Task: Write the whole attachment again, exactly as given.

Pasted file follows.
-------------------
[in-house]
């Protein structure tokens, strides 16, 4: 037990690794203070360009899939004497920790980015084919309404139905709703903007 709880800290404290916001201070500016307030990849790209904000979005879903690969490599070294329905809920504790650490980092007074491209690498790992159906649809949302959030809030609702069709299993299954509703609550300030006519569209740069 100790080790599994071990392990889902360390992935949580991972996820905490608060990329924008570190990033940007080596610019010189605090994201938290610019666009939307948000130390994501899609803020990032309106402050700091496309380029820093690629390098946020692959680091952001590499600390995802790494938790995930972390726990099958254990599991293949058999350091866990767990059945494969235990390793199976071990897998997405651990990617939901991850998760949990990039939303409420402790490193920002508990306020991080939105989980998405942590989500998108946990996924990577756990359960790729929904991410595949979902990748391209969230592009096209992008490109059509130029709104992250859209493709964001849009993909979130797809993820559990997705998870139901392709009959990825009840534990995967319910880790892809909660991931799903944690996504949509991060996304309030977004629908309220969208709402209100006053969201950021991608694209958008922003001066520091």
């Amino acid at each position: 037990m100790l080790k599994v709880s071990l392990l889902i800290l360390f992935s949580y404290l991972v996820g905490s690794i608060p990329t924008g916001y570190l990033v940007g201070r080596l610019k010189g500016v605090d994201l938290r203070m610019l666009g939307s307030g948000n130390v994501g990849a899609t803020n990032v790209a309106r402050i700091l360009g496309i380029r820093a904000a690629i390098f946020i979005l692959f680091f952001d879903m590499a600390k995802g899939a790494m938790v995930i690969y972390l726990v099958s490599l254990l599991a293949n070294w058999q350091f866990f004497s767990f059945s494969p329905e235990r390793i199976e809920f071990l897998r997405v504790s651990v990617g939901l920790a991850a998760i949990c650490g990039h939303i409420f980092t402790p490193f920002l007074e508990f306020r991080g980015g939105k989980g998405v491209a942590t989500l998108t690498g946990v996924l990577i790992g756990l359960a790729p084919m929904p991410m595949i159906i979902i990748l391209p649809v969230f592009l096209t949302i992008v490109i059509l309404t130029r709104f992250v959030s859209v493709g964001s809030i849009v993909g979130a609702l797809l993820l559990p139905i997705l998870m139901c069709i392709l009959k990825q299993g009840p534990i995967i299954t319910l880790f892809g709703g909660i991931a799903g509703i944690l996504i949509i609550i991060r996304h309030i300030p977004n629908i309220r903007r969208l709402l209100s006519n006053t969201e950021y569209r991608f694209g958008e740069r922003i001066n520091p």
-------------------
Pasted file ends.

[in-house]
């Protein structure tokens, strides 16, 4: 037990690794203070360009899939004497920790980015084919309404139905709703903007 709880800290404290916001201070500016307030990849790209904000979005879903690969490599070294329905809920504790650490980092007074491209690498790992159906649809949302959030809030609702069709299993299954509703609550300030006519569209740069 100790080790599994071990392990889902360390992935949580991972996820905490608060990329924008570190990033940007080596610019010189605090994201938290610019666009939307948000130390994501899609803020990032309106402050700091496309380029820093690629390098946020692959680091952001590499600390995802790494938790995930972390726990099958254990599991293949058999350091866990767990059945494969235990390793199976071990897998997405651990990617939901991850998760949990990039939303409420402790490193920002508990306020991080939105989980998405942590989500998108946990996924990577756990359960790729929904991410595949979902990748391209969230592009096209992008490109059509130029709104992250859209493709964001849009993909979130797809993820559990997705998870139901392709009959990825009840534990995967319910880790892809909660991931799903944690996504949509991060996304309030977004629908309220969208709402209100006053969201950021991608694209958008922003001066520091």
């Amino acid at each position: 037990m100790l080790k599994v709880s071990l392990l889902i800290l360390f992935s949580y404290l991972v996820g905490s690794i608060p990329t924008g916001y570190l990033v940007g201070r080596l610019k010189g500016v605090d994201l938290r203070m610019l666009g939307s307030g948000n130390v994501g990849a899609t803020n990032v790209a309106r402050i700091l360009g496309i380029r820093a904000a690629i390098f946020i979005l692959f680091f952001d879903m590499a600390k995802g899939a790494m938790v995930i690969y972390l726990v099958s490599l254990l599991a293949n070294w058999q350091f866990f004497s767990f059945s494969p329905e235990r390793i199976e809920f071990l897998r997405v504790s651990v990617g939901l920790a991850a998760i949990c650490g990039h939303i409420f980092t402790p490193f920002l007074e508990f306020r991080g980015g939105k989980g998405v491209a942590t989500l998108t690498g946990v996924l990577i790992g756990l359960a790729p084919m929904p991410m595949i159906i979902i990748l391209p649809v969230f592009l096209t949302i992008v490109i059509l309404t130029r709104f992250v959030s859209v493709g964001s809030i849009v993909g979130a609702l797809l993820l559990p139905i997705l998870m139901c069709i392709l009959k990825q299993g009840p534990i995967i299954t319910l880790f892809g709703g909660i991931a799903g509703i944690l996504i949509i609550i991060r996304h309030i300030p977004n629908i309220r903007r969208l709402l209100s006519n006053t969201e950021y569209r991608f694209g958008e740069r922003i001066n520091p």